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The Roots


Roots 1 (1)

The Roots: Engaging Social Sculpture 

With Latifa Medjdoub, Artist Saturday, November 12th, 2016, 10 a.m. Koret Auditorium, de Young Museum

Admission: Free for current members of the Textile Arts Council $5 for students and members of the FAMSF, $10 General Admission

This lecture explores the possibilities of flexible sculpture as social practice engaging communities in a personal exploration and social connection. The Roots is a site-specific, handcrafted, interactive fiber sculpture inspired by nature and employing a stunning ensemble of innovative fiber art and sculptural works, many of which were originally developed with varied communities as social art projects and have subsequently been part of installations, workshops, and performances around the region, including at the French American International School, The Old Mint, the San Francisco International Arts Festival, Alonzo King Lines Ballet and the Museum of Performance and Design.

After a brief historic of her previous experiences in diverse textile and art related industries, Latifa Medjdoub will engage on the topic of ‘The Roots principles as a unique tool to generate creative personal connections and inspire new reflections on larger social constructions.’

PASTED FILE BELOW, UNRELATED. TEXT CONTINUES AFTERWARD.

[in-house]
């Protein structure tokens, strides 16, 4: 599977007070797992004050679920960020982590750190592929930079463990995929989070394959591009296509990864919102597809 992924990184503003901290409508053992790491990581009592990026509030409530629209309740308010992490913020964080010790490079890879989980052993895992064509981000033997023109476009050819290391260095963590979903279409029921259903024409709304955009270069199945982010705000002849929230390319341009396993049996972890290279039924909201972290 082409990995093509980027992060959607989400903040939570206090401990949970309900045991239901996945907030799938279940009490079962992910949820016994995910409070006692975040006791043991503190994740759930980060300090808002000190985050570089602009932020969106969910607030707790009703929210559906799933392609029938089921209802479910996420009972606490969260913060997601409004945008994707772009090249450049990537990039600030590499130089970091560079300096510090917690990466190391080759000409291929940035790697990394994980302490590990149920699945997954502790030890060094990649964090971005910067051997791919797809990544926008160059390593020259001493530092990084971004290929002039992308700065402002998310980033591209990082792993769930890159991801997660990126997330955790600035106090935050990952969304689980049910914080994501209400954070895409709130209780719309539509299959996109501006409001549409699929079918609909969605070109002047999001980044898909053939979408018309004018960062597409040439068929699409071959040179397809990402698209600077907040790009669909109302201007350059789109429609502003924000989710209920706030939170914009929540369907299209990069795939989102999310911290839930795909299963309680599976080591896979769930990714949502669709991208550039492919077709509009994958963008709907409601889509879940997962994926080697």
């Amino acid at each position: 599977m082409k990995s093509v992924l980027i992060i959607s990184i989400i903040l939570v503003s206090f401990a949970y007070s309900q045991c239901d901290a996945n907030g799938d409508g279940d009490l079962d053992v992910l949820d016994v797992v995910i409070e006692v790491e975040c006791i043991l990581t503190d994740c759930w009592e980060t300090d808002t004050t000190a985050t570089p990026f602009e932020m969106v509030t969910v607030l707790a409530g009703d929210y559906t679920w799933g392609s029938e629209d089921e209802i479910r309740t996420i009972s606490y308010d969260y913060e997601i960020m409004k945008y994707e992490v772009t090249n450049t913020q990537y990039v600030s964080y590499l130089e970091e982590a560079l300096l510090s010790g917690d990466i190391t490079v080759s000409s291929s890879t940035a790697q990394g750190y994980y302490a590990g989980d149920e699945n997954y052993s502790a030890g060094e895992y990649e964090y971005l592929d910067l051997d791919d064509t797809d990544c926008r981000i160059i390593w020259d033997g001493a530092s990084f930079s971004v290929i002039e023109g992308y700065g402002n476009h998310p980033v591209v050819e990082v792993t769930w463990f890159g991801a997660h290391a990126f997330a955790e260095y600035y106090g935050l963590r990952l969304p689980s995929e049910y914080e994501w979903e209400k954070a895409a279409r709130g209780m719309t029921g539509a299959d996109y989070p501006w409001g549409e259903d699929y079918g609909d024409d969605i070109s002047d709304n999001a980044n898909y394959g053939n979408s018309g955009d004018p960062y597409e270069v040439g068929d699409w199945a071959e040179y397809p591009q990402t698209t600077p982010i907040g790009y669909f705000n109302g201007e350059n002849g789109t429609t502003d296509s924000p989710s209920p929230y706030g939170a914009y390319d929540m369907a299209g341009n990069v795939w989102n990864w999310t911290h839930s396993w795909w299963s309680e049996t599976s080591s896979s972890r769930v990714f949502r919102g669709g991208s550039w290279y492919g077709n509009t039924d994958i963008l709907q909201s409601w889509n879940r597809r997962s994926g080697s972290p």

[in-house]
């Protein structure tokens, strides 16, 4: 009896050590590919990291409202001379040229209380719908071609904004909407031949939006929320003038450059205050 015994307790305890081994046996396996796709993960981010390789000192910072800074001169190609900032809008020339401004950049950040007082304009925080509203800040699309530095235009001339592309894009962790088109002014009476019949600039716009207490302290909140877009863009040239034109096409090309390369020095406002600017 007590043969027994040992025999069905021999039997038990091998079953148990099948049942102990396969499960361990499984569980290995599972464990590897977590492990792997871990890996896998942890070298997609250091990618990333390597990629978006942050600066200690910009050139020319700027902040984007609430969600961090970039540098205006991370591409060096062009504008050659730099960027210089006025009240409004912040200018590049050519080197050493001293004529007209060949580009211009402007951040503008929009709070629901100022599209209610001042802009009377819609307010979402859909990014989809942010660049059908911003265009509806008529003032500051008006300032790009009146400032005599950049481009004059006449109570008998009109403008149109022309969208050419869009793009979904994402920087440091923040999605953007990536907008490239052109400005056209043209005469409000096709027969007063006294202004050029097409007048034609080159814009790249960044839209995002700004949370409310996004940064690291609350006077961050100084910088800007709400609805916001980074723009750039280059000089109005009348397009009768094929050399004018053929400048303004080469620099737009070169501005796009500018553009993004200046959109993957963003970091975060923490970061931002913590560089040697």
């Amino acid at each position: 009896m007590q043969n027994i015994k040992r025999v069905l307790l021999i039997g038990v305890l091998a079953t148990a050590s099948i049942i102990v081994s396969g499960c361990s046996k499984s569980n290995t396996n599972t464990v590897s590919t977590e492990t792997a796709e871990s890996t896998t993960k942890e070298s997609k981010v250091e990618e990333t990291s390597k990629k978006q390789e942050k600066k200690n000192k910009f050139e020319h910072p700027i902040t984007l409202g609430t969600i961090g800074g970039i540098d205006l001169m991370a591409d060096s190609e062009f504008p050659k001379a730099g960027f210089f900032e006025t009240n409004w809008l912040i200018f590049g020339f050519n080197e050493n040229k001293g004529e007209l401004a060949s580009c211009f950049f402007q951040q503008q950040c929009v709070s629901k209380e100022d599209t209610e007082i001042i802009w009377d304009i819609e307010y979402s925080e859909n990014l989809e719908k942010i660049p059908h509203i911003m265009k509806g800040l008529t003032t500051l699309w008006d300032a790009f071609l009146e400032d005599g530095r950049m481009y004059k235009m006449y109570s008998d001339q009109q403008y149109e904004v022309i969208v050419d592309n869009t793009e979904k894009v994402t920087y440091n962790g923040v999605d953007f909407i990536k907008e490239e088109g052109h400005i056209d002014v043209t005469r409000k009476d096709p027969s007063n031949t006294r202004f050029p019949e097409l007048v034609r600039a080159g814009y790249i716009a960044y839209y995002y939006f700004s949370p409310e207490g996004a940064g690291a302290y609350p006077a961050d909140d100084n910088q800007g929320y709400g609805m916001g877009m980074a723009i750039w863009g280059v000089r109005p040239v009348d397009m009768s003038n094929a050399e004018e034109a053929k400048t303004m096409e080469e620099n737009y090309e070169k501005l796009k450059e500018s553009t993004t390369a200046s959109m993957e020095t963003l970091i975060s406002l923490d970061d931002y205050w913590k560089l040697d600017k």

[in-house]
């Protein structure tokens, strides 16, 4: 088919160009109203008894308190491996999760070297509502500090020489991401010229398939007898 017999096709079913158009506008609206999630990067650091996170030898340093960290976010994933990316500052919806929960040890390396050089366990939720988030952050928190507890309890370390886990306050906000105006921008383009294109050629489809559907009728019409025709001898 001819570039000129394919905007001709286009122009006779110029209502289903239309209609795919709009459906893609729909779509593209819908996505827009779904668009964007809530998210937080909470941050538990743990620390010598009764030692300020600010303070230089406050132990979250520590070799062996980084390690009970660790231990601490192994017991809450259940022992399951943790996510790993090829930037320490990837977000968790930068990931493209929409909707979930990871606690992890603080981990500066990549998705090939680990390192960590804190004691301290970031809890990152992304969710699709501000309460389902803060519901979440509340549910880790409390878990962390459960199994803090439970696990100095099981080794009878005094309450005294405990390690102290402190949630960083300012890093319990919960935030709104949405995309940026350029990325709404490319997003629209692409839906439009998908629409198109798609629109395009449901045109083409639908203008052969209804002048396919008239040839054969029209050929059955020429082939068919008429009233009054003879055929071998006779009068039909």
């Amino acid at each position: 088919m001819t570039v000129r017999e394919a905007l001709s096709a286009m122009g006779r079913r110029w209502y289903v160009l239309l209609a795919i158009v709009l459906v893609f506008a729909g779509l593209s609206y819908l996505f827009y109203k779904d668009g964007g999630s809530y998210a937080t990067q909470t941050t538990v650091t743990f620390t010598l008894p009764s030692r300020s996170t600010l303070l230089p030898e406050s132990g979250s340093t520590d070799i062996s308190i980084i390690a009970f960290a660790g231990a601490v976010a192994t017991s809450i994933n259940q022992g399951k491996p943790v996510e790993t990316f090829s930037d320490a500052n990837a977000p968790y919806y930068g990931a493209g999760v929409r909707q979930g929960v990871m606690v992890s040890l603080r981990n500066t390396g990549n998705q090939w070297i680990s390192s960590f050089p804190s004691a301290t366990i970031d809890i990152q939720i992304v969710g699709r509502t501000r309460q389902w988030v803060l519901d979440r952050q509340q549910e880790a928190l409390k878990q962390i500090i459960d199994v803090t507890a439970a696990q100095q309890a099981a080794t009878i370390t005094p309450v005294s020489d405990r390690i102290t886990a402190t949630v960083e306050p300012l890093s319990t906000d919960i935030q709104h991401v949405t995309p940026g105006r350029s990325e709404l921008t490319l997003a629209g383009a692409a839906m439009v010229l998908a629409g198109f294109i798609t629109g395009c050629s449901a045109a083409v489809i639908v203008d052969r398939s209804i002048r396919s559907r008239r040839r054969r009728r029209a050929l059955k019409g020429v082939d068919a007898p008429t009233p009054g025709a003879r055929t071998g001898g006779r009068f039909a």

Born in France, Latifa Medjdoub is a San Francisco based artist. Her mediums include social art sculpture and installations, photography, painting and performance. Central themes of her work raise questions of identity, social roles, and the metatheatricality that shapes Humanity.

Educated at the École Supérieure des Arts Appliqués et du textile of Roubaix, France, Medjdoub collaborated with leading artists in the performing arts and performing industry. Her critically acclaimed work has been shown in museums and galleries in Europe, Asia, and North America including the Museum of Art and Industry, Roubaix France; Cheongju Art Center, Korea; De Cordova Museum, MA; Santa Fe Art institute, NM; National Building Museum, DC; Blue Star Contemporary Art Museum, TX; Fort Mason, San Francisco; The Museum of Performance and Design, San Francisco CA.


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